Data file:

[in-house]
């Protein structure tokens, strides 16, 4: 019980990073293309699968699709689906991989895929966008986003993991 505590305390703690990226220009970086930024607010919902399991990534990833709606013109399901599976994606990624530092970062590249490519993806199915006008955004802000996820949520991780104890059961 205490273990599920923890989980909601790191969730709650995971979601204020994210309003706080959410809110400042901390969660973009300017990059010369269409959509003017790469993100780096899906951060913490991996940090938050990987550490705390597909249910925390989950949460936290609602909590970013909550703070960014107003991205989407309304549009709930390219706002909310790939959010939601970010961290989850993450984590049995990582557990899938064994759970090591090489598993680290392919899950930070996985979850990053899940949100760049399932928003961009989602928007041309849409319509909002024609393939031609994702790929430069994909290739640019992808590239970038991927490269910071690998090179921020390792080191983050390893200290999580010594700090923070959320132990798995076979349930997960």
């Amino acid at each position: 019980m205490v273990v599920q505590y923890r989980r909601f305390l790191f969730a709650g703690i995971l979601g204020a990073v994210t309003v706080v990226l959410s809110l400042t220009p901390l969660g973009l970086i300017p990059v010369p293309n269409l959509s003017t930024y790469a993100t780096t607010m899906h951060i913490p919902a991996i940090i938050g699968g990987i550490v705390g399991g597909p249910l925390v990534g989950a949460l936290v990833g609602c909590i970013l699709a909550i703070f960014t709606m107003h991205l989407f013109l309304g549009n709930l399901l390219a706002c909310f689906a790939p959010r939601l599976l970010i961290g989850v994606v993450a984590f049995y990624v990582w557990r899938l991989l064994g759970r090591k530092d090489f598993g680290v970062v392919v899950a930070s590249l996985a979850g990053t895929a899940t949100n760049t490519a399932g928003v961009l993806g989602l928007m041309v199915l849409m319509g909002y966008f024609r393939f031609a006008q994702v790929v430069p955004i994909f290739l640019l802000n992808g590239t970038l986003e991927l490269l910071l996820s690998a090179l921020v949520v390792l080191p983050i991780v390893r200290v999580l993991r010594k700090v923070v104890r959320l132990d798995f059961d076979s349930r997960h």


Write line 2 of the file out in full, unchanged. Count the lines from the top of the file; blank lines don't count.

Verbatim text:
């Protein structure tokens, strides 16, 4: 019980990073293309699968699709689906991989895929966008986003993991 505590305390703690990226220009970086930024607010919902399991990534990833709606013109399901599976994606990624530092970062590249490519993806199915006008955004802000996820949520991780104890059961 205490273990599920923890989980909601790191969730709650995971979601204020994210309003706080959410809110400042901390969660973009300017990059010369269409959509003017790469993100780096899906951060913490991996940090938050990987550490705390597909249910925390989950949460936290609602909590970013909550703070960014107003991205989407309304549009709930390219706002909310790939959010939601970010961290989850993450984590049995990582557990899938064994759970090591090489598993680290392919899950930070996985979850990053899940949100760049399932928003961009989602928007041309849409319509909002024609393939031609994702790929430069994909290739640019992808590239970038991927490269910071690998090179921020390792080191983050390893200290999580010594700090923070959320132990798995076979349930997960």